Prepare the venue of the event and make sure all the logistics are well-arranged beforehand.
- Ask the right questions: Ask a series of “right questions” for teams to explore during a series of idea generation sessions. “Right questions” guides people to give more ideas. It enhances participants’ understanding and enables new or unfamiliar perspectives to the problem. People write down ideas in silence on the subject in cards and post on a board or wall.
- Divide into small groups for discussions: Divide participants into small groups to make sense of the information, discussing and clustering information and synergies according to their understanding.
- Discuss group understanding of ideas in a plenary: Each group present their ideas and consider questions or suggestions if only it leads to more clarity and understanding of the issues agreed in the groups.
- Help participants visualise group results as part of the whole process: Facilitation triggers participants to think of discussions in each focus group as part of the process. Facilitation can make sense of the information and let participants endorse a harmonious story about the ideas they all agree on.
- Follow up. Analyse ideas further and follow-up on some participants’ ideas that make sense but could be further developed and recorded. The whole is then put together and shared with participants, explaining why certain ideas were stronger to solve the problem.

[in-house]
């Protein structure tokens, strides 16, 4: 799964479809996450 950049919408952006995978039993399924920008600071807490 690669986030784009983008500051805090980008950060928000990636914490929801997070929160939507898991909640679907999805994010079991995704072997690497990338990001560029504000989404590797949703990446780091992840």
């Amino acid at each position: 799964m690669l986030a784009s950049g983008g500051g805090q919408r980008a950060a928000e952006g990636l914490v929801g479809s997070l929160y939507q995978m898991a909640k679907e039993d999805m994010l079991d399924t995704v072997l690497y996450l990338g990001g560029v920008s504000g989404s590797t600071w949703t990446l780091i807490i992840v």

Is brainstorming effective online?
Brainstorming though very popular is hugely criticised as ineffective and a complete waste of time. Critics say extroverts and people with strong mouths or mastery of the subject usually dominate the discussion. Introverts may have great ideas not sourced in meetings because of the dominant forces present. They argue that brainstorming could be done better online. A February 2016 Harvard review suggested ‘brainwriting’ or ‘electronic brainstorming’ is the best way of doing brainstorming. The review argues that virtual brainstorming can easily drop the problem of a dominant character in group discussions, promote diversity, and anonymity leading to more contributions. According to the review, electronic brainstorming run through electronic meeting systems can also synthesise ideas, eliminating repetitions, saving time and money. The online brainstorming process needs specific technology to run the process.
However, whether online or on-site, whenever brainstorming applies, in whatever context using one or diverse approaches, the outcome must solve problems and bring innovation.
- SDC curation on brainstorming
- KS Toolkit curation on brainstorming
- Harvard reviews on brainstorming
- Mckinsey: Seven steps to better brainstorming
- Wikipedia on brainstorming: https://en.wikipedia.org/wiki/Brainstorming
- Knowledge Master on brainstorming: http://conceptmaps.it/KM-BrainstormingOrganizations-eng.htm
- What’s All the Hubbub About Brainstorming?
- History and use of brainstorming
- Stop brainstorming and start sprinting: http://bit.ly/2aNTQTh